TCU Can’t Keep Getting Away With Turnovers
FORT WORTH (AP) – TCU coach Gary Patterson heard the same thing so many times about going into the Big 12.
Despite their success against teams from BCS conferences, including a Rose Bowl victory and No. 2 final ranking only two seasons ago, the coach kept hearing that the Horned Frogs were going to have play “way over” their heads and be nearly flawless to beat other Big 12 teams.
Then Big 12 newcomer TCU went out in its first conference road game at Kansas last weekend and committed four turnovers, including three fumbles inside the 20 — and still won.
“Now we do it later on, we’re probably not (winning),” Patterson said.
While Patterson isn’t too concerned about those miscues yet, he knows moving forward in the Big 12 that it’s unlikely the 17th-ranked Frogs (2-0) will be able to keep getting away with them like they have been.
“We can’t make mistakes like that against good teams,” said running back Matthew Tucker, who fumbled late in the game. “We just got away with a win.”
Since the start of the 2009 season, the Frogs have had at least four turnovers in a game four times — all road games they won. That included three Mountain West Conference games, two at Wyoming and the other at San Diego State before Saturday’s 20-6 win at Kansas, the team picked to finish at the bottom of the Big 12 standings again this year.
TCU is home Saturday against Virginia (2-1). There is then a three-week span with road games against SMU and Baylor, the only two teams that beat the Frogs last season, sandwiching their first Big 12 home game against Iowa State.
The Horned Frogs played in three different non-automatic qualifier conferences over the past 16 seasons, winning or sharing titles in the WAC, Conference USA and the Mountain West.
Moving to the Big 12 will certainly provide less margin of error for the Frogs, the only FBS team to win at least 11 games in six of the last seven seasons.
Consider the closing stretch of their regular-season schedule this year. The Frogs’ last four games are against teams ranked in the top 15 of the AP poll — at No. 8 West Virginia, No. 15 Kansas State, at No. 12 Texas and home against No. 6 Oklahoma.
When the Frogs played at Texas in 2007 and had four turnovers, they lost 34-13. They turned the ball over four times against another Big 12 team in 2008, losing 35-10 at Oklahoma.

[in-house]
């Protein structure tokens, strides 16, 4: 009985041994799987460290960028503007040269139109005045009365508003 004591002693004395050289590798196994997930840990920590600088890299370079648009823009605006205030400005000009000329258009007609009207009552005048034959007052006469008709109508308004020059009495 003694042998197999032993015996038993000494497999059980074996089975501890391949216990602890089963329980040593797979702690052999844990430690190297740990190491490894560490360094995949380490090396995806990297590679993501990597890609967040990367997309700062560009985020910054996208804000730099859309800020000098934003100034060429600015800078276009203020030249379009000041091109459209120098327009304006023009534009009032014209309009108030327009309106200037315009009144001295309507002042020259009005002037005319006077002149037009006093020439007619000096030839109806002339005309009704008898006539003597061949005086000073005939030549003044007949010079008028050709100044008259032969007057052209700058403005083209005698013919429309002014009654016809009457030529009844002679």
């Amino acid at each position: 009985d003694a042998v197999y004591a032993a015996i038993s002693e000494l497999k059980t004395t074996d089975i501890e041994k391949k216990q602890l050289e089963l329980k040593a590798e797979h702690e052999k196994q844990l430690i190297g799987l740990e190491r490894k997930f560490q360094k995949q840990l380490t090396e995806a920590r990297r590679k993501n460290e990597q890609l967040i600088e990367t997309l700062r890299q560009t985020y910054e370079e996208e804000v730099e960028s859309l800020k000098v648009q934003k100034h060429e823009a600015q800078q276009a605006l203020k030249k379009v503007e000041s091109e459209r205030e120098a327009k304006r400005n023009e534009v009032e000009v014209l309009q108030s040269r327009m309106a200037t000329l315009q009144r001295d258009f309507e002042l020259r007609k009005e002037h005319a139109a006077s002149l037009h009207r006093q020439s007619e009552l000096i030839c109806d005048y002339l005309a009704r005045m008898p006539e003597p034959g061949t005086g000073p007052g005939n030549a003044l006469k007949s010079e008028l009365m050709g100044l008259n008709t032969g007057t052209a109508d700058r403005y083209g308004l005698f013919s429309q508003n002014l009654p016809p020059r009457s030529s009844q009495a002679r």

Since that loss to the Sooners, TCU is 44-4 overall with the losses coming by a combined 19 points.
Virginia also won a game this season with four turnovers, three in the red zone and all four inside its 30 — just like TCU did at Kansas.
The Cavaliers won 17-16 over Penn State two weeks ago when the Nittany Lions were held to minus-14 yards after the giveaways. But Penn State also missed four field goal attempts, including a 20-yarder.
TCU lost fumbles on its first two possessions against Kansas. Second-year starting quarterback Casey Pachall couldn’t recover a low snap, then later in the first quarter fumbled when he was sacked.
Pachall was running toward the end zone in the fourth quarter when the ball was knocked out of his hands at the 1, then rolled through the end zone for a touchback. Tucker’s turnover on the next drive was similar, a ball he lost at the Jayhawks 7.
Tucker, a senior, said those last two fumbles came when they were switching the ball from one arm to the other.
“We were taught at practice to never switch over when we’re going into the end zone. It was a mistake. It won’t happen again,” Tucker said. “We’ve got to move on and not worry about that.”
Right after Tucker’s fumble, Kansas drove 93 yards to the Frogs 3. But defensive end Stansly Maponga forced a fumble by quarterback Dayne Crist that was recovered in the end zone by safety Elisha Olabode to clinch the victory.
“Matthew, the one fumble, but through his years he hasn’t been somebody who has been like that. … If it was younger guys, I’d be on them,” Patterson said. “You can’t lose the takeaway battle is you’re going to win a lot of games. Fortunately for us, we stopped a drive and changed the momentum with one of our takeaways.”
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